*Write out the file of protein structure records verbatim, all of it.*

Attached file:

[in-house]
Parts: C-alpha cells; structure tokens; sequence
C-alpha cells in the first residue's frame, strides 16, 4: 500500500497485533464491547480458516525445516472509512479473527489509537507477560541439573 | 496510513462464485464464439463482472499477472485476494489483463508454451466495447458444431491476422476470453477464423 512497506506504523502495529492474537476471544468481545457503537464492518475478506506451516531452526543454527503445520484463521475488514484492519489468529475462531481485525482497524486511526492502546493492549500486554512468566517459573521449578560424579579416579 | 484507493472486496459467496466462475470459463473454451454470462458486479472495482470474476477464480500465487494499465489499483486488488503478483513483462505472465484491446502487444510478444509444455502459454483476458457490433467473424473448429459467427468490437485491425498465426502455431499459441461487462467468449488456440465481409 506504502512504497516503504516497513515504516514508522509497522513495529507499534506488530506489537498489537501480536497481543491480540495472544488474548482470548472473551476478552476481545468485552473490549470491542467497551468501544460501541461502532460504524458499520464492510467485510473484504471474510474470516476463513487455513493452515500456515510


[in-house]
Parts: C-alpha cells; structure tokens; sequence
C-alpha cells in the first residue's frame, strides 16, 4: 500500500497485533464491547480458516525445516472509512479473527489509537507477560541439573 | 496510513462464485464464439463482472499477472485476494489483463508454451466495447458444431491476422476470453477464423 512497506506504523502495529492474537476471544468481545457503537464492518475478506506451516531452526543454527503445520484463521475488514484492519489468529475462531481485525482497524486511526492502546493492549500486554512468566517459573521449578560424579579416579 | 484507493472486496459467496466462475470459463473454451454470462458486479472495482470474476477464480500465487494499465489499483486488488503478483513483462505472465484491446502487444510478444509444455502459454483476458457490433467473424473448429459467427468490437485491425498465426502455431499459441461487462467468449488456440465481409 506504502512504497516503504516497513515504516514508522509497522513495529507499534506488530506489537498489537501480536497481543491480540495472544488474548482470548472473551476478552476481545468485552473490549470491542467497551468501544460501541461502532460504524458499520464492510467485510473484504471474510474470516476463513487455513493452515500456515510